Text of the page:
It was dedicated to the novelist work on his book “The Invisible Man” about his experience as a Black man during the Civil Rights Movement in NYC. Ralph Ellison lived in the area before he died in 1994. It really is quite the statue.

Invisible Man

Invisible Man Sculpture Riverside Park

Elizabeth Catlett artist

Elizabeth Catlett, artist

http://www.artnet.com/artists/elizabeth-catlett/

As I passed Grant’s Tomb, there were about three parties going on in the park. I don’t think the President even partied that much in one evening when he lived in the city. I could not believe that the park around the tomb would be this busy at eight at night. There were colorful lights all over the trees and a grill going.

I got to 110th Street around 8:30pm and as I rounded Riverside Drive to 110th Street the neighborhood which had been on the fringe for many years has completely changed. The area by Riverside Park had always been nice but as I walked further down the street this area has been sandblasted and rebuilt. Many parts of uptown that had been ignored for years look more like the Upper East Side.

I even saw people walking into Morningside Park which when I was working in the city in the 90’s was a death trap that you would not walk anywhere near but like the rest of the parks like Tompkins Square in the Lower East Side and Bryant Park behind the main library time has passed and they have been fixed up, cleaned up and the area around them now is priced higher.

Morningside Park

Morningside Park

My last stop of the evening was Miss Mamie’s Spoonbread Too at 366 West 110 Street. This neighborhood staple has been around for years and in a much gentrifying neighborhood that seems to be getting away from its Harlem roots. I hope owns the building. The food and service were just excellent. The biggest problem I had with the restaurant is that I over thought how hungry I was that night. After a big lunch at 5:00pm and a slice of pizza by the time the food came I was barely hungry.

Miss Mamie's Spoonbread Too

MIss Mamie’s Spoonbread Too at 366 West 110th Street

Miss Mamie’s is not to be missed. They had a dinner special that was $19.99 for a salad that was one of the best restaurant salads I had had in years. It was crisp with fresh lettuce and tomatoes with a light dressing, for the entrée was freshly fried chicken that was crisp on the outside and moist on the inside and the chicken had so much flavor to it. I had it with mac and cheese and candied yams, not the most healthy choices but after a five mile walk I figured I had burned off a few calories. It was so much food that I had to take half of it home with me along with the Peach Cobbler dessert that was included in the meal (See the review on TripAdvisor).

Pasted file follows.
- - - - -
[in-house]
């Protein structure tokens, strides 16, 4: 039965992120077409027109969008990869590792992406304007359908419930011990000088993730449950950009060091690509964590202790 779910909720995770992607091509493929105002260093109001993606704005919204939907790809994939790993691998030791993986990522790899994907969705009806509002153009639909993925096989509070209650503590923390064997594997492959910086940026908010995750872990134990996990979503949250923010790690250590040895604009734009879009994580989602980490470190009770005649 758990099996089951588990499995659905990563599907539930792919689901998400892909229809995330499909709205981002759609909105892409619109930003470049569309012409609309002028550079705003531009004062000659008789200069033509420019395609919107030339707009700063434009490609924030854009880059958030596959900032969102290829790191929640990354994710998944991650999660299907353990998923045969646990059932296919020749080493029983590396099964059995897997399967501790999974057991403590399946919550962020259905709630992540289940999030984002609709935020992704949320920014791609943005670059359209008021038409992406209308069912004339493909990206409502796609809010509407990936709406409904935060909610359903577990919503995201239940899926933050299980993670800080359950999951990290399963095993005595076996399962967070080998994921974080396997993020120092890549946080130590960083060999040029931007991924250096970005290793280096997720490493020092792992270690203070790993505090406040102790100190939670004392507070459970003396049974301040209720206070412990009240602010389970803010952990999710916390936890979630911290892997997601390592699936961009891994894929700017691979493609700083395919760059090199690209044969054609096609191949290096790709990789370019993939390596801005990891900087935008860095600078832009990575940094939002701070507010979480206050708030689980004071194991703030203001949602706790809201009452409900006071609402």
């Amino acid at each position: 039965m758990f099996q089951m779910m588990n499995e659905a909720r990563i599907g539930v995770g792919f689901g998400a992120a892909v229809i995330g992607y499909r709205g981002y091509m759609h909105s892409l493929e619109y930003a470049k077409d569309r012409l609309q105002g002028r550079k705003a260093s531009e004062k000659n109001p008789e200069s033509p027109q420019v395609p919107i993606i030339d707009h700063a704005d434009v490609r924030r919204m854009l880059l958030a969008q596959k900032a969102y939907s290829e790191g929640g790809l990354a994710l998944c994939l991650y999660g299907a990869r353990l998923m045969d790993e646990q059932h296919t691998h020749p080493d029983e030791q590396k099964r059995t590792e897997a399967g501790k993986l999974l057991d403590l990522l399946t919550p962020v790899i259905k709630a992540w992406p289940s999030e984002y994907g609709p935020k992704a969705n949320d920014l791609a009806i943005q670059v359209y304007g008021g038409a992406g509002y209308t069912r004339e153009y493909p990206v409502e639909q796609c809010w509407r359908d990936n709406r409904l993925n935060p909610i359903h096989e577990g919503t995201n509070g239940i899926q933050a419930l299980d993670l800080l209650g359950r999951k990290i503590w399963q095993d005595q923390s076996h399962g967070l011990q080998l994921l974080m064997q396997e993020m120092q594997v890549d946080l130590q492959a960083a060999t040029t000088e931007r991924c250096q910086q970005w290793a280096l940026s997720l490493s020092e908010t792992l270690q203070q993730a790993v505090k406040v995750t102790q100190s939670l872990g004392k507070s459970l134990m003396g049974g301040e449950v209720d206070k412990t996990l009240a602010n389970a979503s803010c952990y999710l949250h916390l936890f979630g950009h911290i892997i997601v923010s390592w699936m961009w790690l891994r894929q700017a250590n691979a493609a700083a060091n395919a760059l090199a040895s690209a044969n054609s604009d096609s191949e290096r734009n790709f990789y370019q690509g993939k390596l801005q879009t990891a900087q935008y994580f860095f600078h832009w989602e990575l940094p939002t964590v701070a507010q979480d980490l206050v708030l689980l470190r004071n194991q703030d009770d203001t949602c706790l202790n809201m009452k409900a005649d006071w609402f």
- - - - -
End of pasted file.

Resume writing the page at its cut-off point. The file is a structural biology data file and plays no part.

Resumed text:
Miss Mamie's Spoonbread

Miss Mamie’s Spoonbread Too

The service was friendly with out being overwhelming. I must give off certain vibes in this neighborhood because the waitress asked me if I was a lecturer for Columbia. I laughed at the one and asked why. She said I looked smart. I don’t know what looking smart is but I took it as a compliment. Usually above 110th Street every assumes that I am either a cop or DEA. Amazing what being tall is to people.

I ended the evening totally exhausted and took the subway from the 110th Street and Central Park West. Another sign of changes in the neighborhood is that I saw people jogging into the northern park of Central Park at 9:30pm. Things have really changed up here.

 

Places to Visit:

Hippo Park Conservatory

West 91st and Riverside Drive

New York, NY  10025

(212) 870-3070

https://riversideparknyc.org/groups/hippo-playground/

 

Riverbank Park

679 Riverside Drive

New York, NY  10031

(212) 694-3600

https://www.nycgovparks.org/parks/riverside-park

https://parks.ny.gov/parks/93/details.aspx

Reviews on TripAdvisor:

https://www.tripadvisor.com/Attraction_Review-g60763-d565030-Reviews-Riverbank_State_Park-New_York_City_New_York.html?m=19905

 

General Grant’s National Memorial (Grant’s Tomb)

122nd Street & Riverside Drive

New York, NY  10027

https://www.nps.gov/gegr/index.htm

My review on TripAdvisor:

https://www.tripadvisor.com/Attraction_Review-g60763-d105812-Reviews-General_Grant_National_Memorial-New_York_City_New_York.html?m=19905

My Review on VisitingaMuseum.com:

https://wordpress.com/post/visitingamuseum.com/1354

 

Tomb of the Amicable Child

524 Riverside Drive

New York, NY  10027

https://www.nycgovparks.org/parks/riversidepark/monuments/1206

My review on VisitingaMuseum.com:

https://wordpress.com/post/visitingamuseum.com/630

 

Various Statues along Riverside Drive

See Riverside Park Memorials NYCParks.com

https://riversideparknyc.org/event/monuments-tour/

https://www.nycgovparks.org/parks/riverside-park/monuments

 

Places to Eat:

 

Victorio’s Pizza Plus

348 West 145th Street

New York, NY  10039

(212) 283-2100

https://www.victoriospizzaplusmenu.com/

My review on TripAdvisor:

https://www.tripadvisor.com/Restaurant_Review-g60763-d10539122-Reviews-Victorio_s_Pizza_Plus-New_York_City_New_York.html?m=19905

 

Miss Mamie’s Spoonbread

366 West 110th Street

New York, NY  10039

https://spoonbreadinc.com/

My review on TripAdvisor:

https://www.tripadvisor.com/Restaurant_Review-g60763-d426019-Reviews-Miss_Mamie_s_Spoonbread_Too-New_York_City_New_York.html?m=19905

 

Riverbank Park Snack Bar

679 Riverside Drive

Riverbank Park at West 145th Street

New York, NY  10031

https://parks.ny.gov/parks/93

Check their website for hours and days

My review on TripAdvisor:

https://www.tripadvisor.com/Attraction_Review-g60763-d565030-Reviews-Riverbank_State_Park-New_York_City_New_York.html?m=19905